• Increase work costs for adult workers and reduce economic well-being and stability of adult workers: New record-keeping requirements for advertising websites will be expensive. It is unlikely these new costs would of ad websites; rather, it is very likely they would be passed on to adult workers who advertise on them.chasebank

Take Action!

SWOP-Chicago encourages community members and allies to take action:

SWOP-Chicago has drafted a sign-on letter, and we invite you to sign it as an individual or organization and share the link of facebook, twitter, or within your email lists.

Sign as an Individual

Sign as an Organization or Group

We will collect organizational and individual sign-ons until Thursday, July 24 at 10AM.

PROS Network Chicago, Website Launch!

Today is International Sex Worker Rights day, and we specifically chose today to launch the PROS Network Chicago Website:

After over a year of hard work, we’ve created a network of (to date) over 25 health-care, legal, counseling, and harm harm-reduction practitioners and agencies with over 40 locations throughout Chicago, all offering affirming, client-centric, and harm-reduction-oriented services to individuals currently or previously involved in the sex trade/the adult entertainment industry. See our website for a full list of current PROS Network Members!

The PROS Network is a directory of direct service providers and legal, medical and mental health professionals who are capable of providing non-judgmental, client-centric and harm reduction-oriented services to individuals in the sex industry.
The purpose of the PROS Network is to connect individuals that by choice, circumstance or coercion, engage in sexual activities in exchange for money or other survival needs to non-judgmental and culturally appropriate services and resources.
The PROS Network – Chicago website includes:

This is only the soft launch. 

On May 8, 2013 we will have the PROS Network Chicago launch party!
We’ll be releasing the first batch of outreach material and celebrating the organizers who have been working on this project diligently for over a year and celebrate the organizations and individuals who have signed on, who are providing resources that makes a positive differences in the lives of so many individuals living and working in Chicago.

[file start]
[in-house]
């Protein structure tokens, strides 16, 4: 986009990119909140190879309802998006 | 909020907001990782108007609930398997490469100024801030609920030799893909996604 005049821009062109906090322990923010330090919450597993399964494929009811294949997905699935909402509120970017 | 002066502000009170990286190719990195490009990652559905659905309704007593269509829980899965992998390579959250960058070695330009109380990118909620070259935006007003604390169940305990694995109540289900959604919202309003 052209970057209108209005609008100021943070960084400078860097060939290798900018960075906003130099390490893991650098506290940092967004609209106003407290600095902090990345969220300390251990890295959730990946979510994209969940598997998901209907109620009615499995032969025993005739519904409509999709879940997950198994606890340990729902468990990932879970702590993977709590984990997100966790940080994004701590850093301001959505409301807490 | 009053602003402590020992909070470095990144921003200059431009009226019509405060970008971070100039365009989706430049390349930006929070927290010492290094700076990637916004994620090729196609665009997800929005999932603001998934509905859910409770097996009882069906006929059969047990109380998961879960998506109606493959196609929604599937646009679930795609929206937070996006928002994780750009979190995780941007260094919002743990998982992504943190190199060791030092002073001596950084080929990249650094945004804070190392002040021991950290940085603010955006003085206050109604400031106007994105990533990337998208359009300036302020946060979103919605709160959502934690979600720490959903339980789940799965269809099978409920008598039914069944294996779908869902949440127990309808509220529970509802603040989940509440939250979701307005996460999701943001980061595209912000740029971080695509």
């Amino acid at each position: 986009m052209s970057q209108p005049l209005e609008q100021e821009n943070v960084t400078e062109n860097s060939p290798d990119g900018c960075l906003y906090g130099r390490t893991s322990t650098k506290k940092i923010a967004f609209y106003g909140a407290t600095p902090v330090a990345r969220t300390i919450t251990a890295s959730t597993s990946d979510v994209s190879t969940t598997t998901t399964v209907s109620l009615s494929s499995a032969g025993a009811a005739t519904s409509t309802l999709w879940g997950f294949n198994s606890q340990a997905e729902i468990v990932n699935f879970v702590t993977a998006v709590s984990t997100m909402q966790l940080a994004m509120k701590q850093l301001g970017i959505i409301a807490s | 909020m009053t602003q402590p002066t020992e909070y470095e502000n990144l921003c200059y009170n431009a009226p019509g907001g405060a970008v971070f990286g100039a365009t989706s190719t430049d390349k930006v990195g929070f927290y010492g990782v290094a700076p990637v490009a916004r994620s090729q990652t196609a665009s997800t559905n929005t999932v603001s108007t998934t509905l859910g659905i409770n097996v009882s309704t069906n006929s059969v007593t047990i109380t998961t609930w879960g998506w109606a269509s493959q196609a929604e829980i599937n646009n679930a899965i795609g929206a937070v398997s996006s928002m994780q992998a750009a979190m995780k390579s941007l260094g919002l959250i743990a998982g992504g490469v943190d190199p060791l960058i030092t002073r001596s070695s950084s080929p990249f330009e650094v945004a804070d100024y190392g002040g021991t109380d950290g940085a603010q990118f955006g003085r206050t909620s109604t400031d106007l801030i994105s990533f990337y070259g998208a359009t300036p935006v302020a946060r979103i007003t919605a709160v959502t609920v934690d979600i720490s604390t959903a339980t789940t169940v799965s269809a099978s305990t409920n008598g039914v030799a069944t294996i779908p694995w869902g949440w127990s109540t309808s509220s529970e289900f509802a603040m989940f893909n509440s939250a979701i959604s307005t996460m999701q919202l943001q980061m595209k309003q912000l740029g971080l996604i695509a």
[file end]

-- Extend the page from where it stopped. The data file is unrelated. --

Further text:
In Solidarity and Support,
Sex Workers Outreach Project – Chicago
PROS Network – Chicago

We are always looking to add PROS Network Members and expand knowledge and access to client-centric, affirming, harm-reduction-oriented services for individuals involved in the sex trade.
If you are a helping professional or represent an agency and are interested in joining the PROS Network, please email for more information. Signing PROS Network Partners can fill out an e-contract here, or they can request a printable form to be emailed or mailed to them.
If you are a current/former sex worker, please recommend a few of your favorite resources here  or give feedback on any of the resources we have listed on our website at:!

The Veneration of Whores! December 17th…

The Veneration of Whores ~ Celebration & Candlelight Vigil
10th Annual, International Day to End Violence Against Sex Workers
Come enjoy a beautiful evening of celebration & community in Chicago!
Join us as we pay respect to life by honoring our dead and firmly resist ­­­­­­­­­­­­­­­­­­­­­­­­the
 institutional and physical violence committed against sex workers worldwide.


• Speakers (TBA)
• Community Commemoration Graffiti Wall
• Special Burlesque & Art Performances
• Robyn Few “Patron Saint of Sex Workers” Shrine 
• Featuring queer DJ All the Way Kay
• Candlelight vigil for sex worker victims in 2012
• Wine & Tea by donation

✔ Bring yourself
✔ … and bring a Friend!
✔ Bring some positive energy
✔ Bring solidarity
✔ Please also consider bringing something healing ,or personal, or special to share/commemorate & glue/write on the community wall; or leave at the “Patron Saint of Sex Workers” Shrine. —-> feather boas, candles, mementos, condoms, poetry, hotel key cards… (get creative!) (glue & markers provided)

This is an ALL-AGES event, which is Open to the Public.
• Light Snacks & Refreshments will be Provided!
For more information contact the SWOP-Chicago: |  312-252-3800  |

Asia Pacific Network Of Sex Workers – Speech at the International Women’s Development Forum

SWOP-Chicago normally only publishes original content. However, this speech was so powerful that I felt it was important to share.

Hello everybody

I am Kthi Win from Myanmar and I am a sex worker. I manage a national organization for female, male & transgender sex workers in Burma & I am also the chairperson of the Asia Pacific Network of Sex Workers.  Until now, organising anything in Myanmar has been very difficult.  And people ask, “how did you set up a national programme for sex workers?”

And my answer to them is “Our work is illegal.  Every night we manage to earn money without getting arrested by the police.  We used to work and organise together, so we use this knowledge in order to work out how we can set up the National Network without making the government angry”.